In this BFC, we read inspired stories of “Spirit-led Action” in Alaska and Maryland, and learn about alternative living at Friends House in California. QEW interviews water expert and environmental journalist Cynthia Barnett. Pamela Boyce Simms shares with us her insight into the question, “What would it take to mount a concerted move toward relocalization of food production and sovereignty among marginalized people of African descent as climate disruptions become the norm?,” explains why this is so important to our collective work, and invites us to get involved.
How to build a sustainable & life-enhancing future in these turbulent times? We asked this question to QEW members and friends and they responded with wisdom, insight, and practical suggestions to get started. Their work represents the diversity and depth of our network and we hope they inspire contemplation, dialogue, and action for you and your community.
2017’s first issue of BeFriending Creation leads with a call for a “more radical witness:” to take to heart the lessons learned from indigenous land and water protectors in 1993 in Vancouver and today at Standing Rock in North Dakota. We reflect on the dangerous side of environmental activism in the Global South while celebrating news about solar energy’s lowered costs. We read about the “wood wide web” in a review of the new book “The Hidden Life of Trees” by Peter Wohlleben. We learn about QEW’s plans for 2017. We welcome Beverly Ward, as Southeastern Yearly Meeting’s new Field Secretary for Earthcare, and Hayley Hathaway, QEW’s new Publications Coordinator.
In this issue of BeFriending Creation, you will read several stories about or inspired by the circumstances unfolding at the Standing Rock Sioux reservation in South Dakota. We’d love to hear your ideas and responses as well. We join with Friends and caring others around the world in holding our home and each other in the Light as we live through these changing and challenging times.
Welcome to a special issue of BeFriending Creation! In this issue, we invited Friends of all persuasions to share how the lens of their Quaker tradition helps them make choices for right action on behalf of our planet. We hope you enjoy hearing these Friends’ unique and soulful voices.
Hello! Welcome to the high summer issue of BeFriending Creation. In this issue we have a number of rich stories to share that range from attempting to look honestly at how we think of others, to inspiring news from Ruah Swennerfelt about the Transition Movement, to a hopeful vision of the peace and deep seeking of youthful faith leaders. Along the way, you’ll hear a reflection on the FGC Gathering, learn about QIF research happenings, read a letter and a poem from Friends, and find out about upcoming events.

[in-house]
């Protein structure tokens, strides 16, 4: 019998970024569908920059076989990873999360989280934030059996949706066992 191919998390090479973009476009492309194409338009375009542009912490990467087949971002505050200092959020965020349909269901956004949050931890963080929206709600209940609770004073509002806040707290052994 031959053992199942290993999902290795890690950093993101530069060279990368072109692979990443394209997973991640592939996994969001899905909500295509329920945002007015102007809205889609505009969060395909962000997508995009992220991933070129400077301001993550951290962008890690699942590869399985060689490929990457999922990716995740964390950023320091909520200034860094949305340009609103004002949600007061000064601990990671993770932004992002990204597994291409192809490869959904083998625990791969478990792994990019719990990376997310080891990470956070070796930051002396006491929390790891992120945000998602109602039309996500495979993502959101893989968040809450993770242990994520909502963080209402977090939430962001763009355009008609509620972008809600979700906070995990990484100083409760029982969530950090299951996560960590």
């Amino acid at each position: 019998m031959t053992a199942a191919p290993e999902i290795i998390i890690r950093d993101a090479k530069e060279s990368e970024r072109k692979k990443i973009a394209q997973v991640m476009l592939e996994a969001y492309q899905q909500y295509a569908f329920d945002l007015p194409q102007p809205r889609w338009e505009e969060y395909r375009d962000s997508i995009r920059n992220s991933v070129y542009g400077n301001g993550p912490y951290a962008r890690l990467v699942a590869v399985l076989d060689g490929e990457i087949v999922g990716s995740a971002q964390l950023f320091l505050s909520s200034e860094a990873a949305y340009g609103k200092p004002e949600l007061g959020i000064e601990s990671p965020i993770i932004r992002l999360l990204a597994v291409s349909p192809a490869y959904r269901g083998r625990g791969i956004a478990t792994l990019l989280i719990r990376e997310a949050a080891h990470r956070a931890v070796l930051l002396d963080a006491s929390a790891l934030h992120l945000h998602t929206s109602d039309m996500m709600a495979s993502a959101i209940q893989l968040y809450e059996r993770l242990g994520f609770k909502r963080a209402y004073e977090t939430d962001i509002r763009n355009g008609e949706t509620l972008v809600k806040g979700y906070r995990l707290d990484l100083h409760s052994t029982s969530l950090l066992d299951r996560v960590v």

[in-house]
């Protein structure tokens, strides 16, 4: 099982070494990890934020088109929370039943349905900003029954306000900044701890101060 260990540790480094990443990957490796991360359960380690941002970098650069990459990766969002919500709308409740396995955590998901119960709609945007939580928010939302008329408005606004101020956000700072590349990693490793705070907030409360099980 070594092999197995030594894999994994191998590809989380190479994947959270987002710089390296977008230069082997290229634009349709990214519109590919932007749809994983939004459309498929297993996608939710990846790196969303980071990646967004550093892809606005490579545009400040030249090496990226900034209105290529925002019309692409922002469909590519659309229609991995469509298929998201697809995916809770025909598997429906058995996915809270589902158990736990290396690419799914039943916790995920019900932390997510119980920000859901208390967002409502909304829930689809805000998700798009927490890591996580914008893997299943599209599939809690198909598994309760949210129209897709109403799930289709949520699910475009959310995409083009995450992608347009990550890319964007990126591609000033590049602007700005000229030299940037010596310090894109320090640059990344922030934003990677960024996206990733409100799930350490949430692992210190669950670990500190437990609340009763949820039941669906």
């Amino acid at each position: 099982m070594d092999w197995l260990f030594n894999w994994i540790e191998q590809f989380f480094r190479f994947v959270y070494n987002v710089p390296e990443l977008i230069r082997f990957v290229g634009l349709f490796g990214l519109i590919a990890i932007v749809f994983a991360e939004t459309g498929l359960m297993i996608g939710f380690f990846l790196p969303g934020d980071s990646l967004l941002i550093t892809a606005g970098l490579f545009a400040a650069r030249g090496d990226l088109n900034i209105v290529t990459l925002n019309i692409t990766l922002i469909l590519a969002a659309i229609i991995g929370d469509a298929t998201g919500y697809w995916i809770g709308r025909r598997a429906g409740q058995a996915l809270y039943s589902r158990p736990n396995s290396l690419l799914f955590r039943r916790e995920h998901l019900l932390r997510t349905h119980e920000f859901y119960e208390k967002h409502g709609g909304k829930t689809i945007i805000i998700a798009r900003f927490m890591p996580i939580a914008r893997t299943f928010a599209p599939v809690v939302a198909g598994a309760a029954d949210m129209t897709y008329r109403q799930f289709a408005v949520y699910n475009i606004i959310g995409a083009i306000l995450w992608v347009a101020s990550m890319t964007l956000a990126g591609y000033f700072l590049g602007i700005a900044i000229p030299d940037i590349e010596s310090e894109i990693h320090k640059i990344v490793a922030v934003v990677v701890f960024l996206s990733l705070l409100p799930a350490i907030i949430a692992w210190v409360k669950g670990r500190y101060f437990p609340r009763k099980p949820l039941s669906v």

We hope you’re enjoying summer in your part of the world. In this issue of Befriending Creation, you’ll be uplifted, inspired, and prepared by the collection of articles from Friends near and far. In our lead article, you’ll meet Nathan Baring, a young member of Chena Ridge Monthly Meeting in Fairbanks, Alaska, and one of the plaintiffs in an historic climate action suit brought against the federal goverment. You’ll also hear about the QEW Mini-Grant program from Mary Gilbert and Brad Stocker, read a book review by Judy Lumb, and find out about new QEW materials you can request for your meeting.
In this issue of Befriending Creation, you’ll be inspired from points around the globe. In our lead article, you’ll meet Isaac Wilkins of Howard University, who recently attended COP21 and is active with students and faculty to promote climate justice. You’ll also hear from Mary Gilbert and Judy Lumb, who attended the FWCC World Plenary in Peru. You’ll also get some light-hearted how-to from Marjorie McKelvey Isaacs on “Walking Cheerfully Over the Earth,” learn about one meeting’s response to the call to think globally and act locally in an article by Vickie Tolbert, and read a great review by Marty Grundy and Marty Michener on the book Altered Genes, Twisted Truth.
Greetings, Friends! Welcome to the first issue of BeFriending Creation for 2016. This issue includes a wonderful series of articles on the happenings at COP21 in Paris. Leading off is a wonderful reflection by Sara Wolcott, followed by two big-picture accounts from Lindsey Fielder Cook at QUNO and Jose Aguto of FCNL. Phil Emmi also gives us the sense of what it was like to be on the floor at COP21 and a number of QEW Friends share the local events that were going on in their areas as COP21 unfolded. Finally Bob McGahey and Shelley Tanenbaum round out the issue with calls to involvement and practical investment in hope.